Sherlock found Joanna in one of the bathroom stalls, hastily shoving a gun into one of the metal bins for sanitary napkins, covered in blood up to her elbows. There were also smears of red in her hair and on her cheek, as though she'd pushed it back and forgotten about the mess. She barely glanced up at him until he carefully wrapped his hand in toilet tissue, plucked the gun from the bin, and stuck it in his coat pocket. "We need to wash off the powder burns," he said softly.

"I know." She allowed him to pull her upright and to the sink, calm enough to be strange but not as calm as someone in shock. Her hands were steady as Sherlock pulled them under the tap and stepped back so she could take care of herself. She smiled shakily up at him and asked him to get her some soap.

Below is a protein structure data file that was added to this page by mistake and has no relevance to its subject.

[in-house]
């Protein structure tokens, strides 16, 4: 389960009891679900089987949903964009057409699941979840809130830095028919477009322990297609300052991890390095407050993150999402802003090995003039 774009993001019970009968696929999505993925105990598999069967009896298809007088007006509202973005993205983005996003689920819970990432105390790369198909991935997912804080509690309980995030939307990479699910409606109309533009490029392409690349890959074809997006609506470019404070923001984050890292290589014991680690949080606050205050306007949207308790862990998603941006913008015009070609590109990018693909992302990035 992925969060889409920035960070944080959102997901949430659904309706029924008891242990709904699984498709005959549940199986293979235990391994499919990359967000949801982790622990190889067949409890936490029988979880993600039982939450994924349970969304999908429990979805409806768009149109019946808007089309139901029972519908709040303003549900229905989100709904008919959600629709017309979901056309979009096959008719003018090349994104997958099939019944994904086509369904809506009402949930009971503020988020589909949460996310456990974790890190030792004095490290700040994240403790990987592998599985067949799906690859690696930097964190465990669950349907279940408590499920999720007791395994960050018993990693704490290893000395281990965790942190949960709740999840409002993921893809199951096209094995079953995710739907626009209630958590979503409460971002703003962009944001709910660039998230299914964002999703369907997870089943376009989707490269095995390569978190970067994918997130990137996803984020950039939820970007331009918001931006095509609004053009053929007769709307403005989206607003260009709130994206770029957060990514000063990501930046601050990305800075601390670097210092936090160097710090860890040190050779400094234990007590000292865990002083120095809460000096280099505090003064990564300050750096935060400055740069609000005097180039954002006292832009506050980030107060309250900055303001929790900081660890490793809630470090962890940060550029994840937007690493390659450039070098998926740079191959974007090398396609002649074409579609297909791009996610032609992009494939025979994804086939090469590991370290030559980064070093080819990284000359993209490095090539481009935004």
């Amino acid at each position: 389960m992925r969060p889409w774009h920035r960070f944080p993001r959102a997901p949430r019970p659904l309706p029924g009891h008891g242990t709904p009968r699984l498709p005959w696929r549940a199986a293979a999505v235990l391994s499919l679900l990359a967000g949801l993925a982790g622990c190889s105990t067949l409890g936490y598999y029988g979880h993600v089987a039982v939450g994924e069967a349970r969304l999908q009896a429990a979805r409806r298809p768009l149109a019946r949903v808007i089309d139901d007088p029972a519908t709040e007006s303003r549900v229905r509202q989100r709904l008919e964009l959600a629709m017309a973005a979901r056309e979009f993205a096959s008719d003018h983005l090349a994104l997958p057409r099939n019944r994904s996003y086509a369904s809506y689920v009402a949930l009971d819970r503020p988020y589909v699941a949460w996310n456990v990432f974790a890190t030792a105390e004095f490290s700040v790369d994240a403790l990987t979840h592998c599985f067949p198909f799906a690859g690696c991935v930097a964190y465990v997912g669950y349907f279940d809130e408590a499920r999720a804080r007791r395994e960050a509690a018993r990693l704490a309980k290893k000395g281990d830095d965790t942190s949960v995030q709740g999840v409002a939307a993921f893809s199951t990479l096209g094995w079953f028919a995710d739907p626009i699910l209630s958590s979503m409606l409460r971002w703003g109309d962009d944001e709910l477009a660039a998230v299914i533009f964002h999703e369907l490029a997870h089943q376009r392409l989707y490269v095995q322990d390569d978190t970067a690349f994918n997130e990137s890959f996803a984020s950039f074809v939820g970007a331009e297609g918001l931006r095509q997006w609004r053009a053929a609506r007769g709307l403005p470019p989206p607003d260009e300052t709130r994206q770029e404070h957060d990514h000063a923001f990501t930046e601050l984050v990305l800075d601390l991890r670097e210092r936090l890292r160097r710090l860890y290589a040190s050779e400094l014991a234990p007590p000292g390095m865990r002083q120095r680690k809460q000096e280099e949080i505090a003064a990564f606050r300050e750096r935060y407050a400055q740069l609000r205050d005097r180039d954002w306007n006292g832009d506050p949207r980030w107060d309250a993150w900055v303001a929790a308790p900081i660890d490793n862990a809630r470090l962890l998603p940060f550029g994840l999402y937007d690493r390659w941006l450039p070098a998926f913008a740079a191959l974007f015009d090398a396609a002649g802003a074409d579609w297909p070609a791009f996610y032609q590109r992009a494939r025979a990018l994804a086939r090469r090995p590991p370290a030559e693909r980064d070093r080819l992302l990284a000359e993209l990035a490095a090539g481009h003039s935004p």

As he watched her wash, Sherlock felt something strange and foreign settle in the pit of his stomach that he slowly identified as relief. The entire time he was listening to Jo and the cabbie, he had been terrified out of his mind, wound up so tightly that if properly manipulated he could have flown away. He wanted to touch her again, reassure himself that she was alright, that she was still alive, even though the evidence was right before his eyes. Simply seeing wasn't the same as touching, smelling, tasting, holding... "I was worried about you," he admitted in a low voice.

Joanna looked up at him through dripping eyelashes. "Why, because I'm pregnant?"

"No, oddly enough, because you'd been kidnapped by a serial killer who had already proven himself very clever and dangerous," he retorted. "Though I suppose it could have been, ah, that, as well." She made a soft sound reminiscent of laughter and shook her head, short hair swinging heavily where she'd wetted it.

Lestrade knocked on the door before pushing it open. "Are you hurt?" he asked.

"I'm okay," dismissed Joanna again, though there was a convincing tremor in her voice that even had Sherlock feeling confused, as she'd been perfectly composed only moments ago.